Black Mirror: Bandersnatch, 2018.
Directed by David Slade.
Starring Fionn Whitehead, Will Poulter, Asim Chaudhry, Craig Parkinson, Alice Lowe, Tallulah Haddon, Laura Evelyn, Catriona Knox, Jonathan Aris, Paul Bradley, Alan Asaad, Suzanne Burden and Jeff Minter.
A young programmer makes a fantasy novel into a game for a big company. Trying to keep his mind into making it right, his own reality becomes weirdly disoriented.
Shadow-dropped on Netflix after a month of intense speculation, Bandersnatch is the Black Mirror brand’s first official foray into filmmaking – though honestly, several of the feature-length episodes basically qualify – and true to the series’ boundary-pushing form, it comes with an exciting catch.
Bandersnatch is a line-blurring cross between interactive film and video game, a Choose Your Own Adventure story in which viewers – or is it perhaps players? – influence the outcome of the tale by selecting one of two choices with their mouse cursor or TV remote.
And while those familiar with Telltale Games’ not-entirely-dissimilar episodic adventure games or last year’s FMV game Late Shift will easily deduce the seams of Charlie Brooker’s ambitious sci-fi horror, this nevertheless represents a bold, laudable attempt to offer up a glossy new storytelling experience.
Bandersnatch takes place in 1984, with Dunkirk‘s Fionn Whitehead starring as Stefan Butler, a 19-year-old computer programmer with his sights set on adapting the titular fantasy tome into a CYOA video game. But soon enough, Stefan’s ambition sends him on a dark spiral from which he may not be able to extricate himself.
Bandersnatch is a tough film to review for obvious reasons, least not that with its reported one-trillion storytelling permutations, no two viewers are likely to have precisely the same experience. Seeing every scrap of footage the game has to offer will take players roughly five hours, though if you’ve been “playing” for around three hours, you’ve most likely seen the bulk of it already.
Speaking of the concept and its delivery system, this is an impressive achievement indeed. Anyone who’s played an FMV adventure game before will likely appreciate that they tend to be anything but seamless; clips will pause and stutter as the next one is cued up, while the video quality tends to be on the lower end of acceptable, not to mention flatly lit and badly acted.
Bandersnatch, thankfully, falls prey to none of those issues. Picking the film’s first choice – to eat Sugar Puffs or Frosties for breakfast – may be hilariously frivolous, but the fluidity with which the choice system is integrated into the free-flowing narrative, without obvious dramatic pauses for the audience or technical judder, is genuinely awe-inspiring. Naturally the choices quickly become far more agonising, each of them accompanied by a timer no less, with some leading to imminent ruin and others plunging you further down the demented rabbit-hole.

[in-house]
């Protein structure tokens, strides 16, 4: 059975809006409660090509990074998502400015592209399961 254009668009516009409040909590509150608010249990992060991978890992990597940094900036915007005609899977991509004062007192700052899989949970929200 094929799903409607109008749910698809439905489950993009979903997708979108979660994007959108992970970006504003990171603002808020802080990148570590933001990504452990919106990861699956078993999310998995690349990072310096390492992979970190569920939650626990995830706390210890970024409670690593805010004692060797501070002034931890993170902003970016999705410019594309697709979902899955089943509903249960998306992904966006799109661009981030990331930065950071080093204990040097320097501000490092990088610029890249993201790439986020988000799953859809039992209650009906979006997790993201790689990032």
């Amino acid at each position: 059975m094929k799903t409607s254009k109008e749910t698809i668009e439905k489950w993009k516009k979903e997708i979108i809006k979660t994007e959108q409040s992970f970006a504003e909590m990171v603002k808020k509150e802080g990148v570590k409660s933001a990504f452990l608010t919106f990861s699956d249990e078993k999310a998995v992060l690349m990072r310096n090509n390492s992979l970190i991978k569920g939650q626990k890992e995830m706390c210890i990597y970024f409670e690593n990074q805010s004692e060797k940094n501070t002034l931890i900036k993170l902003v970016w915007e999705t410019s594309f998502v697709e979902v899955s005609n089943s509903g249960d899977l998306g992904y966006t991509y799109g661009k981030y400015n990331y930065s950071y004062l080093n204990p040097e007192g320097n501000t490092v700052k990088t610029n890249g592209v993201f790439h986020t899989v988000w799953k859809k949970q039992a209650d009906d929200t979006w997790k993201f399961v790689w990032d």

Brooker and Netflix’s technical wizards should be firmly commended for appreciating that not all audience members have time to sort through all the narrative outcomes, and so meeting a fail state will typically allow viewers to step back and attempt the other option without replaying the entire game. Cleverly, taking a mulligan will present viewers with a snappy summary montage of everything leading up to that point, just in case you’ve got your head in a spin (and honestly, few could blame you).
Naturally if you’re new to this style of storytelling it’s likely to be far more impressive overall than to those well-reared on CYOA fare. And indeed, one can’t quite escape the feeling that Brooker and his team could’ve taken this concept even further, especially given the frequent meta-narrative references to notions of free will and destiny. Looking back after achieving all of the film’s endings, the through-line actually isn’t as complex as you might first assume, albeit convincingly and cleverly obfuscated through all the invisible transitions.
It’s also important not to lose sight of the movie’s constituent elements outside of its enticing gimmick, and while Bandersnatch is hardly worthy of Black Mirror‘s finest satirical episodes, it mostly passes the taste test. This is in large part due to the strong ensemble cast, topped by a well-cast Whitehead alongside an hilarious Will Poulter (as a hot-shot video game designer), Alice Lowe (as Stefan’s therapist) and Asim Chaudhry (as Stefan’s sleazebag boss), among others.
They sell the material with all of the gonzo grimness – and occasional amusement – it deserves, and there’s an impressive consistency in the performances across story paths, as can so easily become a problem in CYOA stories.
Director David Slade – who previously helmed last year’s divisive episode “Metalhead” – certainly earns his keep here, refusing to dilute the considered quality of sequences in favour of expediency (given the greater wealth of material required to be shot for the film). While most CYOA and FMV-driven stories tend to feel at least a little roughshod, there’s not a single cheap-looking or throwaway shot to be found here.
And that’s really it. There is nothing in this movie that feels low-effort or lazy; it could certainly be more narratively nourished as a whole, but it’s easy to appreciate the film for its solid attempt at asking people to look at cinema – or TV, or video games, or whatever this actually is – in a different way. Though hardly a full-fat realisation of its impressive concept, Bandersnatch offers up a technically sharp, well-acted tech-horror romp with future storytelling potential.
Flickering Myth Rating – Film: ★ ★ ★ / Movie: ★ ★ ★ ★
Shaun Munro – Follow me on Twitter for more film rambling.